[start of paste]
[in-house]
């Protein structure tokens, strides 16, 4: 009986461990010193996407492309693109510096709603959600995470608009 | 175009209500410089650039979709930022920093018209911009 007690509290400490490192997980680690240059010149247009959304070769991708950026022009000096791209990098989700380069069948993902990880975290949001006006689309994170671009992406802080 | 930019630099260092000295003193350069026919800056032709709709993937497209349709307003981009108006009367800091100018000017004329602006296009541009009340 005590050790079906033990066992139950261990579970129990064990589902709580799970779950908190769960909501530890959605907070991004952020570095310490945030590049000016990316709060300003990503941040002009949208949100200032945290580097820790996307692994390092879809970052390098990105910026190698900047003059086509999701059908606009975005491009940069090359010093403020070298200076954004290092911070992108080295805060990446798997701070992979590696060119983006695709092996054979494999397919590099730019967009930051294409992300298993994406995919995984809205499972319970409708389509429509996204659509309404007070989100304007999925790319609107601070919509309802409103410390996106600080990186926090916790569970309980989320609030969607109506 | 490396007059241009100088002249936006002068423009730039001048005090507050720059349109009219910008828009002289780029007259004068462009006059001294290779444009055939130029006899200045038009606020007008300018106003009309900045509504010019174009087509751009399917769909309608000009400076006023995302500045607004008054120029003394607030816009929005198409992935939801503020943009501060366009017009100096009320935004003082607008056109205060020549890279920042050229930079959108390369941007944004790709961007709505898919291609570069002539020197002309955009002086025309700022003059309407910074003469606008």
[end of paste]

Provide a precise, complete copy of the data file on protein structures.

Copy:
[in-house]
């Protein structure tokens, strides 16, 4: 009986461990010193996407492309693109510096709603959600995470608009 | 175009209500410089650039979709930022920093018209911009 007690509290400490490192997980680690240059010149247009959304070769991708950026022009000096791209990098989700380069069948993902990880975290949001006006689309994170671009992406802080 | 930019630099260092000295003193350069026919800056032709709709993937497209349709307003981009108006009367800091100018000017004329602006296009541009009340 005590050790079906033990066992139950261990579970129990064990589902709580799970779950908190769960909501530890959605907070991004952020570095310490945030590049000016990316709060300003990503941040002009949208949100200032945290580097820790996307692994390092879809970052390098990105910026190698900047003059086509999701059908606009975005491009940069090359010093403020070298200076954004290092911070992108080295805060990446798997701070992979590696060119983006695709092996054979494999397919590099730019967009930051294409992300298993994406995919995984809205499972319970409708389509429509996204659509309404007070989100304007999925790319609107601070919509309802409103410390996106600080990186926090916790569970309980989320609030969607109506 | 490396007059241009100088002249936006002068423009730039001048005090507050720059349109009219910008828009002289780029007259004068462009006059001294290779444009055939130029006899200045038009606020007008300018106003009309900045509504010019174009087509751009399917769909309608000009400076006023995302500045607004008054120029003394607030816009929005198409992935939801503020943009501060366009017009100096009320935004003082607008056109205060020549890279920042050229930079959108390369941007944004790709961007709505898919291609570069002539020197002309955009002086025309700022003059309407910074003469606008």